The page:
Sixty percent of clients want to text with their advisor, and telling advisors it’s not allowed doesn’t stop clients from initiating. What those clients want, ultimately, is greater convenience, individualized advice, and a relationship. The ban only serves to frustrate this, and puts your firm at a disadvantage. 

Now, some firms respond to the pressure to text with an ineffective halfway measure—they allow some texting but require advisors to screenshot those communications. Wherever messaging is high-friction, meaning there’s a lot of busywork around it, and it’s not entirely clear what’s above-board, it tends not to happen.

 

3.
Remote and hybrid work have created risk

For the better part of two years, clients and advisors have grown accustomed to using text, WhatsApp, and FaceTime. There’s been little to no division between personal and work. Now, to achieve compliance, big banks are asking employees to surrender personal devices and conversations—and creating an uproar. They’re also reimposing pre-pandemic restrictions that frustrate relationship managers and clients alike.

 

4.
Sensitive information is being communicated over text

Bans or strict guidelines don’t, unfortunately, enforce themselves. Wherever decisions about what to send or not are left up to users, there will be issues—especially in settings like retail banking. Not every employee will read, interpret, or recall the policy the same—no matter how clearly worded. And not all will stick to approved messaging channels.

The worst part is account numbers may be leaking over insecure methods, like plain old SMS text, and compliance teams won’t know it. 

5.
Advisors are frustrated by internal tools

When advisors have to push clients to approved but inconvenient channels, it creates a loop of busywork. For instance, if every time they want to discuss a trade, they have to push clients to schedule a call, they delay deals. 

Similarly, if the approved channels aren’t connected into one united messaging service, information is easily lost. Advisors have to sift through their email and handwritten notes to find out what was said. All that device hopping tends to equate to hours of wasted time each week.

6.
Relationship managers aren’t seen as “strategic”

The status quo these days is that advisors spend an increasing amount of time engaged in “work about work.” These are activities that merely enable more activities, and may or may not move them toward their objective. For example, scheduling calls to discuss things that could have been an email, or taking time out of their day to retype notes in the CRM.

When burdened with too much busywork, relationship managers don’t have time to conduct research and provide individualized advice. And so, they’re viewed as order takers, and are less likely to influence clients.

7.
The firm is perceived as losing market share

When financial products can’t be a firm’s competitive differentiator, quality of service must be. But if firms are mired in older technologies, such as clunky client portals, physical paperwork people must come in to sign, and emails full of novel-length disclosures, it damages the firm’s image. This makes it unnecessarily difficult for relationship managers to acquire and retain clients.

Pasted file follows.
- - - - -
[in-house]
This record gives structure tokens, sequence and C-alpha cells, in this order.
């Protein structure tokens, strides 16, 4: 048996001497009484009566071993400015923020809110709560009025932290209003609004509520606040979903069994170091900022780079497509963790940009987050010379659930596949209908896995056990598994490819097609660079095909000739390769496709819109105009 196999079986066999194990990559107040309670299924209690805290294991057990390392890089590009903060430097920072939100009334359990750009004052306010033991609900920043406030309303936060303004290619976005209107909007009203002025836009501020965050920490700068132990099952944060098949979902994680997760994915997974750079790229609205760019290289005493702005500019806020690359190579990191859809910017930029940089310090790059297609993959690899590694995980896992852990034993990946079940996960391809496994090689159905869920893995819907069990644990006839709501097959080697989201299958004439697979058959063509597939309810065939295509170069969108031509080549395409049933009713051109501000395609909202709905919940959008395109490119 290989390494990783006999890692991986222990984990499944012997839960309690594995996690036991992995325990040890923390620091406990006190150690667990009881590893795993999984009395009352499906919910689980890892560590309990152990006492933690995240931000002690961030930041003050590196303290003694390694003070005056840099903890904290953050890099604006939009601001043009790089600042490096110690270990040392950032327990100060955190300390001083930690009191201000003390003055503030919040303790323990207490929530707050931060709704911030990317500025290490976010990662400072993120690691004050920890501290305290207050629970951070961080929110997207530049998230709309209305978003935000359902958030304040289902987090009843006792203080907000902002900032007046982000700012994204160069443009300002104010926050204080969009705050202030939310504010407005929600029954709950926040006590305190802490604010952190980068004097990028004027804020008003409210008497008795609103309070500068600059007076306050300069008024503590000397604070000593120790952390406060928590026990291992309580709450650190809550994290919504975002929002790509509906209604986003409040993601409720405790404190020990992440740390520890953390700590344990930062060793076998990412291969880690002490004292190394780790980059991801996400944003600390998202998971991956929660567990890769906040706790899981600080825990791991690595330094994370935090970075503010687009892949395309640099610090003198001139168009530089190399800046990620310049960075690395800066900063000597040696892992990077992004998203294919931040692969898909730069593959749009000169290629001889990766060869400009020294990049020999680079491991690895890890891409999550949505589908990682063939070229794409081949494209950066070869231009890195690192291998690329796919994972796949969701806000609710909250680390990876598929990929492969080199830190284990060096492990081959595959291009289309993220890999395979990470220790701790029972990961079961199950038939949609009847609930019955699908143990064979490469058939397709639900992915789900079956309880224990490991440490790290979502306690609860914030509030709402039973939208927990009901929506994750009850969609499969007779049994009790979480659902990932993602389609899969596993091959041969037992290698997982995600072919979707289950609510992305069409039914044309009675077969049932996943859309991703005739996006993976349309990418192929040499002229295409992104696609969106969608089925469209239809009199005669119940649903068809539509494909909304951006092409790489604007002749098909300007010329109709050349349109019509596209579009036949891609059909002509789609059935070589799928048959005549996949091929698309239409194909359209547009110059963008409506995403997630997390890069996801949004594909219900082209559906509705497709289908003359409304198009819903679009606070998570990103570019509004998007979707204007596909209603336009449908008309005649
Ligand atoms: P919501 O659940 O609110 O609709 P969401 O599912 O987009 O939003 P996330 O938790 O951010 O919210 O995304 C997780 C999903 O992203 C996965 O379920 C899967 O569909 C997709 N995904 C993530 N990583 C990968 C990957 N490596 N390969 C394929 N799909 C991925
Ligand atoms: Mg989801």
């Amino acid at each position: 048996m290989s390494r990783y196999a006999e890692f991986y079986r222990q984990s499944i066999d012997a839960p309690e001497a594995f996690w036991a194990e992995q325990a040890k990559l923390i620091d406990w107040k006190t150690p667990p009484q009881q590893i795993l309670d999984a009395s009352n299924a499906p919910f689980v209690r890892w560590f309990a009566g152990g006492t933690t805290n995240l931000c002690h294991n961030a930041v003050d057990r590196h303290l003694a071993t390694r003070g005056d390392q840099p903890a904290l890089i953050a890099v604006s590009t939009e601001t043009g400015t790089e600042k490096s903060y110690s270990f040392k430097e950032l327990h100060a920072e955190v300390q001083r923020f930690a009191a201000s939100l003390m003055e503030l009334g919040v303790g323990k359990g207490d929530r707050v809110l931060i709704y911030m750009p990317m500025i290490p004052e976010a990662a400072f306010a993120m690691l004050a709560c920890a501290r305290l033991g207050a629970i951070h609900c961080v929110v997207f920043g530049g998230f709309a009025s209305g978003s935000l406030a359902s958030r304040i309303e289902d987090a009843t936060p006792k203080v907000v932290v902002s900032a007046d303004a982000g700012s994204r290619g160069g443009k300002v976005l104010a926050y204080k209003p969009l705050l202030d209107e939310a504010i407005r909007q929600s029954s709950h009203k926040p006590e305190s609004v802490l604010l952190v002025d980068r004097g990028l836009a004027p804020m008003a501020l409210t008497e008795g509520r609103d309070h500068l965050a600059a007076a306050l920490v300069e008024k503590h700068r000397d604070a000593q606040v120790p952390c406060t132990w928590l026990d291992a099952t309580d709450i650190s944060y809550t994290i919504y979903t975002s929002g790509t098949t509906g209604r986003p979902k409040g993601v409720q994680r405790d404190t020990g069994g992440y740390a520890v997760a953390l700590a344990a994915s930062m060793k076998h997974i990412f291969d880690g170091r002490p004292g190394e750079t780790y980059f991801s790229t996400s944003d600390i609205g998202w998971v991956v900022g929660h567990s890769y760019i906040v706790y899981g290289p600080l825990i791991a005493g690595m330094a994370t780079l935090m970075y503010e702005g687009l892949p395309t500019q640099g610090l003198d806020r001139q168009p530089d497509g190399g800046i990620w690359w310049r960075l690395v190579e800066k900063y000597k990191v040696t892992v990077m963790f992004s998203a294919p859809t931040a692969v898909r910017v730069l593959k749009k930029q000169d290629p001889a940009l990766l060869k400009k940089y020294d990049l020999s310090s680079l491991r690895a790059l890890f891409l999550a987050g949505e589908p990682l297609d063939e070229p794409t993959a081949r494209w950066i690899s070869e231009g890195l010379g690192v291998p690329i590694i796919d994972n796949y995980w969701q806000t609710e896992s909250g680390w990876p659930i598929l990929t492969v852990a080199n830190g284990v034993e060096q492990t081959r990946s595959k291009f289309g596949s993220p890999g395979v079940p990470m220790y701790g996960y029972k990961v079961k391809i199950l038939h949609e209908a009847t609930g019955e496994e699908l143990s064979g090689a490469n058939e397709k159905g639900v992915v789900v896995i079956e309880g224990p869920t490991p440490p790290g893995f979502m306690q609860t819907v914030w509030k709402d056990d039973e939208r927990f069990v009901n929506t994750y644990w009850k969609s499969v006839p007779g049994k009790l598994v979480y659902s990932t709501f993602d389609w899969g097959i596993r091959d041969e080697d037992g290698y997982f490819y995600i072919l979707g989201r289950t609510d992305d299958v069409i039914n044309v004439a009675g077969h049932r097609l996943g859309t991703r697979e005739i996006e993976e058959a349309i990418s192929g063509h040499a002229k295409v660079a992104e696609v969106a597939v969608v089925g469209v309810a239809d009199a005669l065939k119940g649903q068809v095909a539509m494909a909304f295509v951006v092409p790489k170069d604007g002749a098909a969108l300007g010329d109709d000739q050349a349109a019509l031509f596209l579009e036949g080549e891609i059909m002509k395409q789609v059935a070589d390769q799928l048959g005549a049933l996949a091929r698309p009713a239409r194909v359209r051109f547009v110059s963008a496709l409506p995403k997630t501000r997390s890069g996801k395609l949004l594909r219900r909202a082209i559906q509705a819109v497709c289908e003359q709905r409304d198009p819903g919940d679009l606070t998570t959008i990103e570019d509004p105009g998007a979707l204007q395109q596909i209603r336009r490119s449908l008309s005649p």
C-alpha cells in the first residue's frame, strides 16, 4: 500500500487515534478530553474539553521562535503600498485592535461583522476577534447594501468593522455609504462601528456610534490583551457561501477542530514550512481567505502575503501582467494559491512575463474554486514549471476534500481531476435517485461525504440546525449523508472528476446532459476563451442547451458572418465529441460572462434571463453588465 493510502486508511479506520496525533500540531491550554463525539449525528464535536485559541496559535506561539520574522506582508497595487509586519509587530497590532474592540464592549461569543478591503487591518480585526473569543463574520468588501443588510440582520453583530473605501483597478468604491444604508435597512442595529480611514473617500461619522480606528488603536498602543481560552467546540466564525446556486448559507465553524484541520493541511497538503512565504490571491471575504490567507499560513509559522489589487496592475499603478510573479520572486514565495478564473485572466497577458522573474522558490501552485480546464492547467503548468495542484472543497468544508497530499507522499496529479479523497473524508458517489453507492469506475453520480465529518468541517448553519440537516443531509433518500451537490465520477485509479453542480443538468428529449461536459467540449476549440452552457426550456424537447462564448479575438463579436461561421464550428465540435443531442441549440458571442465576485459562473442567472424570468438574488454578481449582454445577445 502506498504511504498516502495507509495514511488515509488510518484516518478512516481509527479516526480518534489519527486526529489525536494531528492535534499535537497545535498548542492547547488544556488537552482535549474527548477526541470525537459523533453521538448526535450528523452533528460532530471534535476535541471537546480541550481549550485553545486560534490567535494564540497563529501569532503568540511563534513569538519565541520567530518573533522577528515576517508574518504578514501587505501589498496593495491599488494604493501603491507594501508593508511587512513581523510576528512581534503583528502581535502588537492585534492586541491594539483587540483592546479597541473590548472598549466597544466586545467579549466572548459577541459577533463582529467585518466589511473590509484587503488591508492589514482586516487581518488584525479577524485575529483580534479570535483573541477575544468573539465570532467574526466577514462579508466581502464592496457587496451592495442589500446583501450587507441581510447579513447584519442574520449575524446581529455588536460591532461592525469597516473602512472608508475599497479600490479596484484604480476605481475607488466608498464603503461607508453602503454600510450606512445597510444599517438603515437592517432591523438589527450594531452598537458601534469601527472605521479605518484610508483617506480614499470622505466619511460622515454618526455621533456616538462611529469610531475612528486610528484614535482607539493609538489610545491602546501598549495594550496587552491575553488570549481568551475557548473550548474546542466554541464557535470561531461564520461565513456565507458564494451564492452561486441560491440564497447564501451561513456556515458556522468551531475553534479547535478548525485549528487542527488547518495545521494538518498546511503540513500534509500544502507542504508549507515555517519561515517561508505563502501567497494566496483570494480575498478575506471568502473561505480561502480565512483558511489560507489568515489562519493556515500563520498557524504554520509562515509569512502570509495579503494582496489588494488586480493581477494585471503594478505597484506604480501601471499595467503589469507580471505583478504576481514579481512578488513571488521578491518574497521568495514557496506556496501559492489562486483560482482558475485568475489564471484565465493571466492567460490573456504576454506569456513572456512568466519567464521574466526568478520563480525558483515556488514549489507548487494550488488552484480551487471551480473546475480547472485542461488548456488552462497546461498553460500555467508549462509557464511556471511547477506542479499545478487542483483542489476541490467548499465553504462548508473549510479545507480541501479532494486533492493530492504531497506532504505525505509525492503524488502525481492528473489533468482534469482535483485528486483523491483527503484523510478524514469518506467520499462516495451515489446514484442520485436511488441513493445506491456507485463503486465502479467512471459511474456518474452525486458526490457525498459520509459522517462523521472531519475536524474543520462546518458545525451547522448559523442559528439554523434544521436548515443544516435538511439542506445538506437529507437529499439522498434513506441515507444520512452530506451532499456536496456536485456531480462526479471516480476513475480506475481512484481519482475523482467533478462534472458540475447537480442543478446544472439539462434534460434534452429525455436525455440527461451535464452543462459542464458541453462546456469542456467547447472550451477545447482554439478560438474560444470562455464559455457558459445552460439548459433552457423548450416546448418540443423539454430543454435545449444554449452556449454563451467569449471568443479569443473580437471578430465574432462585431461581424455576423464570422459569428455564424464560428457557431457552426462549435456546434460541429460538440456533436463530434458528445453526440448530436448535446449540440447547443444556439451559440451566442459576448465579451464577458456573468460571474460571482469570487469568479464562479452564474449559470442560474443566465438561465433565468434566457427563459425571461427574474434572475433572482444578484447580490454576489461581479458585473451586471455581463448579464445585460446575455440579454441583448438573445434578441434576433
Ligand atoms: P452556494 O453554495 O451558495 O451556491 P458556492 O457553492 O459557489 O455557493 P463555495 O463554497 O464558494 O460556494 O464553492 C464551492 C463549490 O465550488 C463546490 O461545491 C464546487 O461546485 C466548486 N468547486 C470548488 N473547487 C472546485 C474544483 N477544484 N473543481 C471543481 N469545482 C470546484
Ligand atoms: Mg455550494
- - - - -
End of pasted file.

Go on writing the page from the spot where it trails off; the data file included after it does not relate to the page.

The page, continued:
All else being equal, clients will prefer the advisors at institutions where it feels easy to transact.

8.
Advisor turnover is high

Advisor turnover is a progressive tax. The more it occurs, the more it is felt. You’ll know the firm is developing a reputation for being a “revolving door” when clients grow jaded about the longevity of their newly appointed advisors and say things like, “Oh, another person?” Once established, this sort of reputation is difficult to shake, and it’s compounded by the fact that information is lost in each transition. It forever feels like new people are starting over.

9.
Auditors want you to prove compliance

Many firms are emerging from nearly two years of inconsistent policy and nonexistent enforcement. That leaves them at risk when auditors come knocking. Not only can’t they prove they have the proper controls in place (bans and policies are increasingly seen as insufficient), but they don’t actually have the conversations archived. If anything occurred on relationship managers’ personal devices, they have to request it, and potentially aggravate entire departments. 

“The real value comes from being able to demonstrate quickly, easily, and obviously that you are meeting your requirements.”

Dave Mitchell, CTO Cantor Fitzgerald Ireland

Chapter 4:

Where will you begin?

It’s best to begin your journey into compliant mobile messaging (CMM) with one or two use cases, and no more. A narrow scope will help you quell doubts within the firm, help relationship managers understand what it’s for, and objectively prove success. After that initial use case is successful, you can always expand. 

What you’ll likely find in your test is what firms like JPMorgan Chase, UBS, and Shanghai Pudong Bank have—that there are two big benefits. On the customer experience side, it relieves clients and advisors, and frees them to connect. And on the compliance, legal, and security side, it brings all those dark communications to light, and allows those teams to restrict PII and control the conversation. 

You may not be able to prevent clients from initiating text conversations with relationship managers. But with the right service, you shouldn’t need to. That’s clients telling you they want more personal service, and with CMM, you have everything you need to provide it